In addition to the main proposed model, PS-rnn-elmo, we also investigate three model variants: PS-rnn-elmo-s uses a small version of ELMo, PS-rnn uses GloVe pennington2014glove instead of ELMo as a word-embedding layer, and PS-avg employs average pooling ( and ) instead of RNN encoding in equation (1).

As shown in Table 2, the proposed PS-rnn-elmo shows a significant MAP performance improvement compared to the previous best model, CompClip-LM (0.696 to 0.734 absolute).

# hop dev train
MAP MRR MAP MRR
1 0.651 0.794 0.716 0.842
2 0.653 0.797 0.721 0.850
3 0.698 0.830 0.800 0.908
4 0.734 0.853 0.863 0.945
5 0.700 0.827 0.803 0.906
6 0.457 0.606 0.467 0.621
Table 3: Model performance (top scores marked in bold) as the number of hop increases.

5.3 Hop Analysis

Table 3 shows the model performance (PS-elmo

) as the number of hops increases. We find that the model achieves the best performance in the 4-hop case but starts to degrade when the number of hops exceeds 4. We assume that the model experiences the vanishing gradient problem under a larger number of iterative propagations (hops). Table 

4 shows model performance with small version of ELMo.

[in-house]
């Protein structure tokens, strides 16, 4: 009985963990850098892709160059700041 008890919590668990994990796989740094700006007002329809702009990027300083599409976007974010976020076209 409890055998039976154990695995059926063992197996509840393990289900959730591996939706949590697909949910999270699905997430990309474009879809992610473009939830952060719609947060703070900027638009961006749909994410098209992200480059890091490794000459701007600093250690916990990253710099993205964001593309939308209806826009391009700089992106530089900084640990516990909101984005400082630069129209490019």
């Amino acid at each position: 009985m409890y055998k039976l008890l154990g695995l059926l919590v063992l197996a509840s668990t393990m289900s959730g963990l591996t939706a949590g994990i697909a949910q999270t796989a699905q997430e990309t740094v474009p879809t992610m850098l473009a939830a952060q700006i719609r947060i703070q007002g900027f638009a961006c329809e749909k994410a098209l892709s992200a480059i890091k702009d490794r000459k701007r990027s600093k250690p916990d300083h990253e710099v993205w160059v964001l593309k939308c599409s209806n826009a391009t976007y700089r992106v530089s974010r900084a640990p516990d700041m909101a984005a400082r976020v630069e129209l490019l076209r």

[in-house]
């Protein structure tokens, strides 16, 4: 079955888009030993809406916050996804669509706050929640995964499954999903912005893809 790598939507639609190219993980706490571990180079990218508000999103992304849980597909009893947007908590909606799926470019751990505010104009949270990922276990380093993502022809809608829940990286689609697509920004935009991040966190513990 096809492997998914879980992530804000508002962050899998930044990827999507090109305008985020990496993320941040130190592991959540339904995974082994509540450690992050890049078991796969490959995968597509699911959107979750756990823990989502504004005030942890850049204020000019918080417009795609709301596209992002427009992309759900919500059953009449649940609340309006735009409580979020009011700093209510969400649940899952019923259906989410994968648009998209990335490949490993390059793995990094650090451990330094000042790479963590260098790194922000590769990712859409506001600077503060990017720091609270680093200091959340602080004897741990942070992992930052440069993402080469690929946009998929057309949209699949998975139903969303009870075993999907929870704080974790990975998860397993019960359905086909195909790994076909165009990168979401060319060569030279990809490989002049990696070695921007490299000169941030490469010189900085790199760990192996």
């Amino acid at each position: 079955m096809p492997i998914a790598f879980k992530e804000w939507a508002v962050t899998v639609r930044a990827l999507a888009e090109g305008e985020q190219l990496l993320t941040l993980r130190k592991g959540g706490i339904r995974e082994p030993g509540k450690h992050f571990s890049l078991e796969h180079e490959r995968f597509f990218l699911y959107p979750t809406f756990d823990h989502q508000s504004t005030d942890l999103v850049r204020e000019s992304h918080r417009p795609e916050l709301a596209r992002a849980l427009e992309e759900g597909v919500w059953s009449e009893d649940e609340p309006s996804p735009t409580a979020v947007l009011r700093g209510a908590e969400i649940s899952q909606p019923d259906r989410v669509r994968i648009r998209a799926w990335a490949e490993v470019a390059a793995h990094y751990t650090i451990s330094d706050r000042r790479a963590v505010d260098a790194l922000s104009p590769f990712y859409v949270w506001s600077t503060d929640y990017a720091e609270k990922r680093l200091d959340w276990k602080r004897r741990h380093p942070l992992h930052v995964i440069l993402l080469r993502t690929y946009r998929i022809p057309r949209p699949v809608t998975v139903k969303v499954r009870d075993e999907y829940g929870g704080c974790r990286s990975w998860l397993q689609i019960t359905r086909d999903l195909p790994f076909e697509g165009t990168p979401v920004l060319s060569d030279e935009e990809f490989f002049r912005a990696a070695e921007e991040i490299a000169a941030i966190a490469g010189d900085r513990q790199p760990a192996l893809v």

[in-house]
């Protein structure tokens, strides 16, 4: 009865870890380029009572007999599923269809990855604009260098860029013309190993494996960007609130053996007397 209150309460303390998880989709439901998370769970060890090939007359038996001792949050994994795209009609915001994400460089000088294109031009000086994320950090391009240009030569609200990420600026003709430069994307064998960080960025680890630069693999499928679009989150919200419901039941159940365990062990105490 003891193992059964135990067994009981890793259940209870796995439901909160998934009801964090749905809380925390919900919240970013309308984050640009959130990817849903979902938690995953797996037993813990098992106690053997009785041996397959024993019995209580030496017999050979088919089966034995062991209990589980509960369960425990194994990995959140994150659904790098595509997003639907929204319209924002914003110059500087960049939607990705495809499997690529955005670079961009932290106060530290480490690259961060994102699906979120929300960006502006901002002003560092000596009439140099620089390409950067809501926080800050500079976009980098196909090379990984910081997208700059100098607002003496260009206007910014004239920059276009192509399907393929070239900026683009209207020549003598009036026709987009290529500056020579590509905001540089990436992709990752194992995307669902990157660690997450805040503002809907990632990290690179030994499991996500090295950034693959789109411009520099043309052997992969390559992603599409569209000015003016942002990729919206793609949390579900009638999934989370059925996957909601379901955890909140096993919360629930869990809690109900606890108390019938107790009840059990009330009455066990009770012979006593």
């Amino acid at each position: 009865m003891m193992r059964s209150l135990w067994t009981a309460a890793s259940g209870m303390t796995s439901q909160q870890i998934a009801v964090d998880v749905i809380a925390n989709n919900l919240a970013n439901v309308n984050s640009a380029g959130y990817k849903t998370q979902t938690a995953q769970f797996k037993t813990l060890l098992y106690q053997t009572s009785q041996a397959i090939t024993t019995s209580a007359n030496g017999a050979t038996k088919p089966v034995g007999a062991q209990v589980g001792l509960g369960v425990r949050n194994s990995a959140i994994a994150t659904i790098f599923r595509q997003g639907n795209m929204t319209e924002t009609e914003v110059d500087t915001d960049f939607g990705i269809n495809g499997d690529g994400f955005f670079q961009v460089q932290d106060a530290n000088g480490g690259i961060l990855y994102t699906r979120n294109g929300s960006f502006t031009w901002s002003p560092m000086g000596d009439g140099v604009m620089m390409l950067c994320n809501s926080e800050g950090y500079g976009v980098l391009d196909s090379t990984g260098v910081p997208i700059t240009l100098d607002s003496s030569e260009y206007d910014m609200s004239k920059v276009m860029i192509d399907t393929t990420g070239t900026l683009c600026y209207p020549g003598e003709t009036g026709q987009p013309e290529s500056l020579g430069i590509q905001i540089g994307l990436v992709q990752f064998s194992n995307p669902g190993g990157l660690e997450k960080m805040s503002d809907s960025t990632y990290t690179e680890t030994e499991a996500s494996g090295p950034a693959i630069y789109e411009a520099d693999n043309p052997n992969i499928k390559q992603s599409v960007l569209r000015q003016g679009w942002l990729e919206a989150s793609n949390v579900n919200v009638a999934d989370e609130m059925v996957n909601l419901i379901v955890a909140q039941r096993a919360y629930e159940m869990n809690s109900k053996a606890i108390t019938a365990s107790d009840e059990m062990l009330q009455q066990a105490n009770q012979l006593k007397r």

Figure 3 depicts the attention weight between the question node and each sentence node (hop-4 model case). As the hop number increases, we observe that the model properly identifies supporting sentences (in this example, sentence #4 and #17). This behavior demonstrates that our proposed model correctly learns how to propagate the necessary information among the sentence nodes via the iterative process.

# hop dev train
MAP MRR MAP MRR
1 0.648 0.790 0.708 0.842
2 0.655 0.801 0.720 0.853
3 0.681 0.816 0.768 0.886
4 0.706 0.834 0.796 0.906
5 0.716 0.841 0.813 0.916
6 0.441 0.596 0.452 0.600
7 0.434 0.589 0.450 0.606
Table 4: Model performance with small version of ELMo (top scores marked in bold) as the number of hop increases.

6 Conclusion

In this paper, we propose a graph neural network that finds the sentences crucial for answering a question. The experiments demonstrate that the model correctly classifies supporting sentences by iteratively propagating the necessary information through its novel architecture. We believe that our approach will play an important role in building a QA pipeline in combination with other MRQA models trained in an end-to-end manner.

References